11/12/14 Korean nuts and Spanish portraits

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Cover WEP111214

Look at the vocabulary below and check you understand it. Then listen to and read the two news stories.

to remove: to take away from somewhere, to dismiss a worker from their job

to fail: to not do something correctly

bound: in the direction of

(to have) backing: to support another person’s actions

flight attendant: the person who helps you on a plane

a delay: when something is late or postponed

nude: wearing no clothes, naked

to struggle: to have difficulty with something

on display: to show to the public

Listen to the audio and read the text (refresh the page if it’s not visible).

A Korean Air executive has been forced to resign after she delayed a plane because she was unhappy with the way she was served nuts

Heather Cho demanded the removal of a crew member from a flight last Friday for failing to serve nuts on a plate. Ms Cho, a vice-president of the firm, forced the Incheon-bound flight to taxi back to the terminal in New York.

The airline said checking service standards was part of her job, and she had the pilot’s backing. But officials insisted that she was simply a passenger at the time.

Local media reports said that a junior attendant had offered Ms Cho macadamia nuts in a bag, instead of serving the nuts on a plate. Ms Cho, daughter of company boss Cho Yang-ho, then questioned the chief flight attendant over in-flight service standards and eventually ordered him off the plane.

Korean Air said the plane arrived in South Korea just 11 minutes late, and that the decision to expel the senior flight attendant had been made in consultation with the pilot.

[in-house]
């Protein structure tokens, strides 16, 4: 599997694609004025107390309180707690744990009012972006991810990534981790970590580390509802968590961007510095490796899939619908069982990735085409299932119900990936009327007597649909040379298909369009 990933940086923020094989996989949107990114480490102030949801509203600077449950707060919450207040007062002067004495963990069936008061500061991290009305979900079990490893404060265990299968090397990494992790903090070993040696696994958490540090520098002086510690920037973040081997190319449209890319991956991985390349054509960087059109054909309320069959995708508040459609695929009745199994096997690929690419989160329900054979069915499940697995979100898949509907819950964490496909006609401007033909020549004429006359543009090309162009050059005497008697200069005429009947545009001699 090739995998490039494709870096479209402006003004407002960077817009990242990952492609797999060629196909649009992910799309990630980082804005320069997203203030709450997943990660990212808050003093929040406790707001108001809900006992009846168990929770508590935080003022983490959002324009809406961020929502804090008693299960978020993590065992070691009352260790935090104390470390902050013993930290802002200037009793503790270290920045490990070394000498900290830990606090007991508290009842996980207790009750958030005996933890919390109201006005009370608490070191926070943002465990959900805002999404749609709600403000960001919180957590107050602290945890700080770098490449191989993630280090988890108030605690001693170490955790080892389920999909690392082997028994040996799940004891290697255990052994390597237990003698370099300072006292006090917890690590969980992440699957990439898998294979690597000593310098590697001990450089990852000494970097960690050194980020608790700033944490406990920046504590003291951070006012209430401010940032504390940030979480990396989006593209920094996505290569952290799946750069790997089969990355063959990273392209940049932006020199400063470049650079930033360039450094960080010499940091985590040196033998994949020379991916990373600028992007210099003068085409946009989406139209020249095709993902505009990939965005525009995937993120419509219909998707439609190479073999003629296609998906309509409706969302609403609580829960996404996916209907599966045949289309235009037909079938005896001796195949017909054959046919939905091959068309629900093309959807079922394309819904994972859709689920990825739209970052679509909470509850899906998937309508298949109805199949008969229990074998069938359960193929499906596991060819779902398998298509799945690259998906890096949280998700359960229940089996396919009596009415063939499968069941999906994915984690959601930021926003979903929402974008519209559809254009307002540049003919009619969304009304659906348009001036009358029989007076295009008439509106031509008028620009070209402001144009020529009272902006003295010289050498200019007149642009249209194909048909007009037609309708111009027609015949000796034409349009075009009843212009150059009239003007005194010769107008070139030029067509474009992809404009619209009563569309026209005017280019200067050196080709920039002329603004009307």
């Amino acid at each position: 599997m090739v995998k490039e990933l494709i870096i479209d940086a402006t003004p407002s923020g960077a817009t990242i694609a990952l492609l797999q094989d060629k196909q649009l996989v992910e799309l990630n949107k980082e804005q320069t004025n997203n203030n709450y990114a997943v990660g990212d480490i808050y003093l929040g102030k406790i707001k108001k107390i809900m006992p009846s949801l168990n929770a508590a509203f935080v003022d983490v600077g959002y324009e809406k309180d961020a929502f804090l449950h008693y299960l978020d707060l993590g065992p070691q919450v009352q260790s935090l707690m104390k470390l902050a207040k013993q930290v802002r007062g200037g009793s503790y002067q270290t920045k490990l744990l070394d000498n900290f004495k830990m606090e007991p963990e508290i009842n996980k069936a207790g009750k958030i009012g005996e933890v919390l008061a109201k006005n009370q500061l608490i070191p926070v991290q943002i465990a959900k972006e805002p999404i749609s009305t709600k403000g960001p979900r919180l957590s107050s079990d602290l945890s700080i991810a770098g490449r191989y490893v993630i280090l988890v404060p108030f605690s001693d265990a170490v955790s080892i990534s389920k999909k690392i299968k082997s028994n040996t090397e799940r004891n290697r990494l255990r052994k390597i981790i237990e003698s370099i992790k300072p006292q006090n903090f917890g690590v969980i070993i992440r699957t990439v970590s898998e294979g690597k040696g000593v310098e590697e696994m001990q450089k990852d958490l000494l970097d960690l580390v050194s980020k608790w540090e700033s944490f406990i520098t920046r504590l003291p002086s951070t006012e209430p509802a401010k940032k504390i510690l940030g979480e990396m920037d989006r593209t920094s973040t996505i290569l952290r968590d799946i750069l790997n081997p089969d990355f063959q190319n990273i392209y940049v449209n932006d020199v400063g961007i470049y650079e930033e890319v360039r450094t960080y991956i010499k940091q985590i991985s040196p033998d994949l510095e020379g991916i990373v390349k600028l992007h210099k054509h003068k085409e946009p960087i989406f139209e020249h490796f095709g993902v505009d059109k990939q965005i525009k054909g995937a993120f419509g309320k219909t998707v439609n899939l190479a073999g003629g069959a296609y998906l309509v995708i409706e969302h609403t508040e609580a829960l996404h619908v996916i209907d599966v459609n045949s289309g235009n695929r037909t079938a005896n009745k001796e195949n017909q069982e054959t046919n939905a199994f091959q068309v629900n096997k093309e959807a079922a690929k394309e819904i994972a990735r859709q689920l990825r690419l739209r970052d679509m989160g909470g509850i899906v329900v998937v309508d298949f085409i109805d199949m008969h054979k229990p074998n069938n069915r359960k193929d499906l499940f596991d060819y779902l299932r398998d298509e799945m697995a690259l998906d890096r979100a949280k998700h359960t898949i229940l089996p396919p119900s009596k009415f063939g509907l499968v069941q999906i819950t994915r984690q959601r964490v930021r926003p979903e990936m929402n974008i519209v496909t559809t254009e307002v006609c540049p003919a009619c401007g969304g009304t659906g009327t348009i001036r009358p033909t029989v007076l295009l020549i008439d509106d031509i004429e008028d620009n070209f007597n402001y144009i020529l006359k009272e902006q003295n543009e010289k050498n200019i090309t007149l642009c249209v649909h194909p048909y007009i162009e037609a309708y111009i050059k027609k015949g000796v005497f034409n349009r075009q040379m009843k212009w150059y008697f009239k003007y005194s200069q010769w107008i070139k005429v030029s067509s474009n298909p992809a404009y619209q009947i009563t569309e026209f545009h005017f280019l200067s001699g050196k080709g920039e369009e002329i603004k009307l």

The airline told Korea Times that checking of quality of service was one of Ms Cho’s jobs, as she was in charge of in-flight service for the carrier.

The transport authorities are investigating whether Ms Cho’s actions infringed aviation law. “Even though she is senior vice president at the company, she was a passenger at that time, so she had to behave and be treated as a passenger,” a South Korea transport ministry official told reporters.

A portrait of the Spanish royal family which took two decades to complete has been officially unveiled at the Royal Palace in Madrid

“In this case the delay was probably excessive,” Spanish realist painter Antonio Lopez joked of the delay to the painting officially unveiled at Madrid’s Royal Palace last Wednesday.

In 1994, Lopez was commissioned to paint the Spanish royal family, which then consisted of King Juan Carlos and Queen Sofia and their three children, the Princess Elena, Princess Cristina and Prince Felipe.

Much has changed in those 20 years: Prince Felipe is now King Felipe and all three children are married with families of their own.

Lopez is a celebrated artist both in Spain and internationally, who is known for his nude paintings. He told El Pais that the area he had struggled with the most was the clothing.

“Queen Sofía was portrayed in a pink dress…that at one point wasn’t working for me. I asked her to repeat the photos…and she came to my house with three different ones in a bag. She posed again and I restarted the portrait…But later on I decided to return to the original dress, the one you can see in the painting.”

The delay could also be explained by the fact that Lopez usually paints with the subject sitting in front of him, whereas with the Spanish royal family, he worked from a set of photographs.

The painting, at a size of 3 x 3.4 metres, is the largest ever completed by Lopez and cost over €300,000. It was commissioned by Spain’s National Heritage agency. ‘Portrait of the family of Juan Carlos I (1994-2014)’ is on display to the public as part of an exhibition of other royal portraits at Madrid’s Royal Palace until April 19th next year.

Something to chat about

  • Do you think Ms. Cho over-reacted?
  • Why do you think she did what she did?
  • Have you ever witnessed – or had – any problems on a flight?
  • Do you think Antonio Lopez took too long to paint the portrait?
  • What would you have done in the King’s place? Would you have complained? Would you have asked for your money back?
  • Have you seen the portrait? If so what do you think of it?


Adapted from:



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